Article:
How to Kill and Remove Kudzu

Kudzu originated in CHINA where it was used for medicines and paper for thousands of years and did not make it to the United States in the late 1800’s when it brought to several national expositions.   It is uncommonly “hearty” which is why it was thought to be ideal in the prevention of hillside erosion and feed for growing numbers of cattle.   Thousands of acres of the plant were planted during America’s great depression.  It grows quickly, roots deeply, and seems to be able to survive in almost any environment.  Winter freezes will kill the leaves, but the plant’s roots typically survive until temperatures are more favorable, leaves return, and the vine begins to grow again.  If the Kudzu in question is beginning to damage nearby plants, or you just want to see it gone, prepare yourself for a battle.  The plant is not easily removed, and may require a lengthy and multi-faceted approach.  Fear not, for if the last 100 years have taught us anything it is that in the battle between man and plants, man wins.  If you are determined to rid yourself of Kudzu, some of the approaches in this guide are sure to work for you.

How to Use Chemicals to Kill Kudzu

Depending on the size of the area that this invader plant is covering, and because an affected area can consist of many individual plants it may be difficult to isolate any one root system for a direct attack.  Start with readily available chemicals to weaken the plant for the steps to follow.   Handle all chemicals with care and wear appropriate eye and face protection along with gloves and any other recommended gear as directed by the manufacturer or supplier of the chemicals you choose to employ.

  • Wait until the end of a growth season to attack.  Colder temperatures will weaken the plant and will make chemical attacks even more devastating.
  • Choose SYSTEMIC HERBICIDES (meaning chemicals that starts the attack at the leaves and works its way back through the rest of the plant).  This can often kill the entire plant.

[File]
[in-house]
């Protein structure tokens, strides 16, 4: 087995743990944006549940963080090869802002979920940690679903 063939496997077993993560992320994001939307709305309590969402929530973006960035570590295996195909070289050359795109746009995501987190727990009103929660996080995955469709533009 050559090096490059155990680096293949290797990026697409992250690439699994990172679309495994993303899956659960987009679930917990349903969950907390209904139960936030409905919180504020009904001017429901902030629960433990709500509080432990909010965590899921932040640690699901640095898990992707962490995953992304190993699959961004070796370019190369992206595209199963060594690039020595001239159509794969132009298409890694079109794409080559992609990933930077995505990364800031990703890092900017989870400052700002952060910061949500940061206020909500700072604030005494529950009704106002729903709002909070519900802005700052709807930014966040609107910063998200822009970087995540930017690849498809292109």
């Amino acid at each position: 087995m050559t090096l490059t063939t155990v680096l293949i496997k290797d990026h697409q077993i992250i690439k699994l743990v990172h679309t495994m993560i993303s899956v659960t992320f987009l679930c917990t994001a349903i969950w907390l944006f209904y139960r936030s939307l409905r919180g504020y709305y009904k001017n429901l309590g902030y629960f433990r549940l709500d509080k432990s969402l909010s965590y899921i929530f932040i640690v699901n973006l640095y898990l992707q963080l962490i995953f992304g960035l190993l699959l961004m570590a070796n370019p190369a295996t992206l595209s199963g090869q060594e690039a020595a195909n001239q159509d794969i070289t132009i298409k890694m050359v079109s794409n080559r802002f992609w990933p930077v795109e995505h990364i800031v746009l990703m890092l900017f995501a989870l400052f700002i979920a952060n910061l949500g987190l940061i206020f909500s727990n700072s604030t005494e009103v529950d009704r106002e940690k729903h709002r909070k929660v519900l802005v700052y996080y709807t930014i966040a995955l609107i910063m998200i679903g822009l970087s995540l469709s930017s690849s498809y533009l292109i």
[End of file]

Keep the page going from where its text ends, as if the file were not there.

• This link will take you take you a highly effective and specialized mixture for killing kudzu and other troublesome plants that was developed at North Carolina State University
  • If possible, make sure EVERY leaf is sprayed for maximum effectiveness.
  • After waiting the prescribed number of days, recheck for surviving, green leaves and spray them again.

Clearing the area of Kudzu

The following steps can be conducted on their own or in conjunction with the chemical applications listed above.  It stands to reason that a dead or dying plant is easier to remove so if you are short on elbow grease or patience then try using the methods above first to soften your enemy’s defenses before taking up arms (your arms) in a hand to hand assault.

  • Depending on the size of the area, use a saw, an axe, or implement of your choice to cut the plants as near to the ground as possible.  Despite the fact that kudzu can crawl up trees and buildings it is still rooted in the ground.
  • If all the roots are successfully cut, you will kill the plant above ground leaving you to deal with killing the plant under the ground.
  • Chemical application, in and around root cuts and exposed root crowns, is an effective way to kill the roots.